Hogs. They’re a huge problem not only for agriculture but also for deer and deer hunting, too. I recently attended the 2017 Quality Deer Management Association Convention where I sat in on a seminar. During that talk, Dr. Glen Gentry with LSU and the Bob R Jones Idlewild Research Station displayed just how bad the problem has become.
“Hogs were brought into North America in the 1500s by Spanish explorers,” Gentry said. “Since then they have continued to expand their range throughout the continent, including Mexico and Canada.”
While hogs have been around for nearly 500 years, it wasn’t until the 20th century that they really started to become an issue. And since the turn of the 21st century, the problem has only compounded. Why? For starters, populations are finally reaching the point where, exponentially speaking, they’re exploding to the point where hogs are continuously having to spread to new territories. Furthermore, and assuredly a bigger issue on the population management front, is that people are releasing hogs into the wild (which is illegal). These two things are making it virtually impossible for state agencies, biologists and land managers to maintain numbers, let alone reduce them.
“Feral swine population management isn’t easy,” Gentry said. “We have to remove 70 percent of the population each year just to keep the population from growing. Gestation period for hogs are approximately 115 days, which means most sows will produce two litters each year.”
In other words, sound the retreat guys and gals. We’re overrun. In all seriousness, now is not the time to retreat, though. It's time to take action. Sadly, it’s taking a very large toll on deer hunting success rates. Why? Deer actively avoid areas inhabited by hogs.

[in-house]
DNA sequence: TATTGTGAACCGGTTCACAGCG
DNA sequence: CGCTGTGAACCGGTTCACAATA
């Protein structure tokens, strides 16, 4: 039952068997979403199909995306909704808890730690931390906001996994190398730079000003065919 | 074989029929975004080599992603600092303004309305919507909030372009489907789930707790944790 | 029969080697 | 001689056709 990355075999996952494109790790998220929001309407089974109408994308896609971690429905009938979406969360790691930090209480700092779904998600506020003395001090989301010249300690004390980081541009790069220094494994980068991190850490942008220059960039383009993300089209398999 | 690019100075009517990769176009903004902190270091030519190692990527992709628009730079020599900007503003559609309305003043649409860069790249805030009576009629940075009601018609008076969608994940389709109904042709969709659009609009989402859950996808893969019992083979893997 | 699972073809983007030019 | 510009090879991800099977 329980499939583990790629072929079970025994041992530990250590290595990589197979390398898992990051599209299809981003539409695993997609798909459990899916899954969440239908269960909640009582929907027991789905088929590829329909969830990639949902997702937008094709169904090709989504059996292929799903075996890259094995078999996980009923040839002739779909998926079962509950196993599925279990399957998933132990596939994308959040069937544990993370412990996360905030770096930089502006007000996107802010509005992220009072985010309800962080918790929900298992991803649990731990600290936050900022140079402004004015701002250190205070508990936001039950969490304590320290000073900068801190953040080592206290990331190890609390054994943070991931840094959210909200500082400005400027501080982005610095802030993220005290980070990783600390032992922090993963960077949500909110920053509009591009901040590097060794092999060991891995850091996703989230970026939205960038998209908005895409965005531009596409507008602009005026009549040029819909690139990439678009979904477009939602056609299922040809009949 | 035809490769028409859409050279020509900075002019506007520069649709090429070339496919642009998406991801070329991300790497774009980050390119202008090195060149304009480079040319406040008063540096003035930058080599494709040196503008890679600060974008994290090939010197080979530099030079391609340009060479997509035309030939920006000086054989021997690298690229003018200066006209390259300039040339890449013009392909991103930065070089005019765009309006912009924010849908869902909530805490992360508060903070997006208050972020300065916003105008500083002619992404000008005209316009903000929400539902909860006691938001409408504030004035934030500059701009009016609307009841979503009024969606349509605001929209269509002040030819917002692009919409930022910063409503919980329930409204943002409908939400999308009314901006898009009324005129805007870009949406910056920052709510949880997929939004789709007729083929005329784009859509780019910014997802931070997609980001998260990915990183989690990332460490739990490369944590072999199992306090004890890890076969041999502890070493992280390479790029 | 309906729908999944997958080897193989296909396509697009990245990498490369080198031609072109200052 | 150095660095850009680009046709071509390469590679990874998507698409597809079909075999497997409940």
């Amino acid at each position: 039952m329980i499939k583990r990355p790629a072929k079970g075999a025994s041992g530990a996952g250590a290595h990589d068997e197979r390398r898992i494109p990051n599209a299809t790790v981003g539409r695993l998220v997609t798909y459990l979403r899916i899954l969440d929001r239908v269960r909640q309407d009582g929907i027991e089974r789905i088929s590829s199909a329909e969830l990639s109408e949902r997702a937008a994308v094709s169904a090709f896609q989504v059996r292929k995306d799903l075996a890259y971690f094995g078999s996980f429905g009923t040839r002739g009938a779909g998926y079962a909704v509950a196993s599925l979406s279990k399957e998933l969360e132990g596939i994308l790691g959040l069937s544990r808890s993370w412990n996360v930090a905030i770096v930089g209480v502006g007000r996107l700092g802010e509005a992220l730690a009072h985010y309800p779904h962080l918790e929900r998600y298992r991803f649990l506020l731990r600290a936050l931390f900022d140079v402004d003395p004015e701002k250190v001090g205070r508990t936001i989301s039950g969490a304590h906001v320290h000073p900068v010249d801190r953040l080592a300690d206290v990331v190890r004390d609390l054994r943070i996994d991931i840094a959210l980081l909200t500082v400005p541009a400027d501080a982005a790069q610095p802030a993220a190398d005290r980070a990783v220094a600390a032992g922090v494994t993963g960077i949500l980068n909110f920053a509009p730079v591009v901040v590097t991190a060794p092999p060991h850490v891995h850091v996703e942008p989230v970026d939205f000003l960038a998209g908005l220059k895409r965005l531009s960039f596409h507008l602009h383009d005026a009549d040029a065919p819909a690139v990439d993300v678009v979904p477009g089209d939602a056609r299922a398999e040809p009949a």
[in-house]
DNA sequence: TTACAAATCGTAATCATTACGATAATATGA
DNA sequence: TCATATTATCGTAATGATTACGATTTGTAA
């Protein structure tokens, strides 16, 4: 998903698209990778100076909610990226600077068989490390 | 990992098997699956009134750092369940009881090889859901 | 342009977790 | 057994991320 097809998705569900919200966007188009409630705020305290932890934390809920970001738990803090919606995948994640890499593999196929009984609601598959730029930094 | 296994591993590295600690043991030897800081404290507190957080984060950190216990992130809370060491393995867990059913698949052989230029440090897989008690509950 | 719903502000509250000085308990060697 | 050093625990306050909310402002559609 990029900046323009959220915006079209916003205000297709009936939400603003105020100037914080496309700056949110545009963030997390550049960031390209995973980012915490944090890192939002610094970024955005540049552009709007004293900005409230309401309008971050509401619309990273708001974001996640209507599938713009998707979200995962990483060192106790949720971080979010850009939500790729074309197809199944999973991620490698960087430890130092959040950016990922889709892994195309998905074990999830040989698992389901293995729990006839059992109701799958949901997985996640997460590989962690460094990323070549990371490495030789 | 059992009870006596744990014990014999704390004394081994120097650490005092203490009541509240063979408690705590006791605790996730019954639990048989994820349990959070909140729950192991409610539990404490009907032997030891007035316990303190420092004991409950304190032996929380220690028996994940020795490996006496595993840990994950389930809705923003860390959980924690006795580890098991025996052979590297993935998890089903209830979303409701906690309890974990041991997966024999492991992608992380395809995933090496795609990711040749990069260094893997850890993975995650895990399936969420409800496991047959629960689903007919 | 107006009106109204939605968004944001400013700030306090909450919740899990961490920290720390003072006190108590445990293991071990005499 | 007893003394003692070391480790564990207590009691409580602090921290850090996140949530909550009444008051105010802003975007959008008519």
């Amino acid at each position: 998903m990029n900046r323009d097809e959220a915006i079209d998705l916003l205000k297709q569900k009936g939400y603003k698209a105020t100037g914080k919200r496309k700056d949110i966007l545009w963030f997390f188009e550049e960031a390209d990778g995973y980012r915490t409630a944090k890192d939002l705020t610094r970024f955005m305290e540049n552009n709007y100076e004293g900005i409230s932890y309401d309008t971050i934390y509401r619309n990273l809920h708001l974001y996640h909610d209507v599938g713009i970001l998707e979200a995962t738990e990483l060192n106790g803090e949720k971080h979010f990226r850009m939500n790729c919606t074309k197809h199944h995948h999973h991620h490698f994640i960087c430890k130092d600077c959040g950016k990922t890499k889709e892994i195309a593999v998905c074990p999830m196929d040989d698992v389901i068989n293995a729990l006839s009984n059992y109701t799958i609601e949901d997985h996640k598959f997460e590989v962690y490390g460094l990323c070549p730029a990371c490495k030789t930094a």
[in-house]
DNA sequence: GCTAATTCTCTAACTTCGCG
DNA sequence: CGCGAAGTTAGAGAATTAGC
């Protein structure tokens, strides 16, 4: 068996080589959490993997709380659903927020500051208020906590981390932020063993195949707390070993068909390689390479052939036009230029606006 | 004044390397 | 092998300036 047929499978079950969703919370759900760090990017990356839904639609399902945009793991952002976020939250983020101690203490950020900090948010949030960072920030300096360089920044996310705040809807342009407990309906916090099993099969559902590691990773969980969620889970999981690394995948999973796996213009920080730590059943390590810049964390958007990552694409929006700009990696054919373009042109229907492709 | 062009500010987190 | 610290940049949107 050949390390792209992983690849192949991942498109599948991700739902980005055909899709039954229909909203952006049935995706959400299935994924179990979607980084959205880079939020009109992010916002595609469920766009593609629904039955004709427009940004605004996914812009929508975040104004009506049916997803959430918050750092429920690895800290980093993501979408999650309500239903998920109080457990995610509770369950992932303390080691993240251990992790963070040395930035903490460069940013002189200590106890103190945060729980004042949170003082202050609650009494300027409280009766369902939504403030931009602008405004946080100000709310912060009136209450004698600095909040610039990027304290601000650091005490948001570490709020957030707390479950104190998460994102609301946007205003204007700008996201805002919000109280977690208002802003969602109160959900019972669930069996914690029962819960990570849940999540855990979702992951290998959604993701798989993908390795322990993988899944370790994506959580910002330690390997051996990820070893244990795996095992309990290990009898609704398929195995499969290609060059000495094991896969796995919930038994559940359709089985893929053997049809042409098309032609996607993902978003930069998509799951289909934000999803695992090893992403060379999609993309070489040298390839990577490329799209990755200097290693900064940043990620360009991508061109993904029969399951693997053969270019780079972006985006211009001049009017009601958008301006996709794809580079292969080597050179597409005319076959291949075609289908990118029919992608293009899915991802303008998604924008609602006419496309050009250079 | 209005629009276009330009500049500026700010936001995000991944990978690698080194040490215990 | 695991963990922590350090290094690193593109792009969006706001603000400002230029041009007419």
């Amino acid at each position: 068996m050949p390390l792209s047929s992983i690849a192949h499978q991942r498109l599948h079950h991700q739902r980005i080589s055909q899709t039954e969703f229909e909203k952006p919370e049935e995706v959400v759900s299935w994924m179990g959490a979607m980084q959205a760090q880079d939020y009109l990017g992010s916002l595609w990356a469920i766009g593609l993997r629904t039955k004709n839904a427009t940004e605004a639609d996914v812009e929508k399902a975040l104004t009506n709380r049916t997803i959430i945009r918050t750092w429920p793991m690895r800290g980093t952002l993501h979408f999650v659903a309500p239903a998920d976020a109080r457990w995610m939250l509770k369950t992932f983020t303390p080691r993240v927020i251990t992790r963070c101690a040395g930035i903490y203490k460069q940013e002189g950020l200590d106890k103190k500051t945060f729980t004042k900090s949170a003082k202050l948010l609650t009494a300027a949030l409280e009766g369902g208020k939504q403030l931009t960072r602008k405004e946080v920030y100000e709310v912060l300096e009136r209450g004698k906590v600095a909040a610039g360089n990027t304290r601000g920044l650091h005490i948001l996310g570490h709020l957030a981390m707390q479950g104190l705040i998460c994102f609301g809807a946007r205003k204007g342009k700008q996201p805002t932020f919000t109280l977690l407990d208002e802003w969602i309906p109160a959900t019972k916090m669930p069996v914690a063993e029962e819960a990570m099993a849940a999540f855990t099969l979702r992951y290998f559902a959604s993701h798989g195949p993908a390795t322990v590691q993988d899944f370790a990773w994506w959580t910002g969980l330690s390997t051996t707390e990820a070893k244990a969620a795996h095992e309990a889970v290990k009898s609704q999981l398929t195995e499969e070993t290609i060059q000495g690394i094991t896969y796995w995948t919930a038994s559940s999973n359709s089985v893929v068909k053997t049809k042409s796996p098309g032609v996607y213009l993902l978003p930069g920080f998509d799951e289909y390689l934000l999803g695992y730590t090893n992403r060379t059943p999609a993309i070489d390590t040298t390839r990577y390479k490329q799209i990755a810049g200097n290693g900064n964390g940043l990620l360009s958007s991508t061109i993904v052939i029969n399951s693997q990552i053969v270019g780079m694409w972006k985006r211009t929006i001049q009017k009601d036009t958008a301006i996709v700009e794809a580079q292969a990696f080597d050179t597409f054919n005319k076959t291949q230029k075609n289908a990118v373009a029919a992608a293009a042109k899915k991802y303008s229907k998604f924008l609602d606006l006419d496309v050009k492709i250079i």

“Hog presence is the No. 1 reason why hunters do not have success while deer hunting in Louisiana (and other southern states),” Gentry said. “That’s unacceptable. We need all hunters [and trappers] to get on board and help manage this invasive species.”
And by getting on board, he doesn’t necessarily mean just hunting them. He means all hunters joining ranks on a united front and implementing both trapping and hunting methods to help control hog populations.
“Hunting hogs — even with the use of helicopters — is not effective enough to maintain, let alone decrease, pig populations,” Gentry said. “Trapping is more effective. But hogs are smart and react and adapt to trapping quickly if not caught the first time.”
Because of this, it’s important to only close the gate on the traps when the entire group of hogs have entered the enclosure. Be patient. If all of the hogs haven’t entered the trap, don’t close the hatch.
Now, many of you may have seen the recent talk of using poison to manage hogs in Texas. Personally, I can’t get behind that. Yes, hogs are an issue. But I just can’t support the use of poisons to remove feral swine.
Despite the reservations that many have about using poison as a means to reduce hog populations, Gentry said that poison has been the only proven method thus far to manage hogs. He also said the use of sodium nitrite is currently the most lethal, effective and humane poison. He explained that his research has concluded that when sodium nitrite is ingested by a hog, it significantly (and lethally) reduces the oxygen level in the body. Ultimately, in Gentry’s words, the pig lays down, goes to sleep, and never wakes up.
Gentry also mentioned that an oral contraception would be a better and possibly more effective alternative than poison, but that the science hasn’t come far enough yet to implement this strategy. Until then, he believes that poison is the best, and only, way to manage the growing hog problem.
What do you believe? Poison? Or no poison? It's a very big, hot debate and discussion on ethics, for sure.
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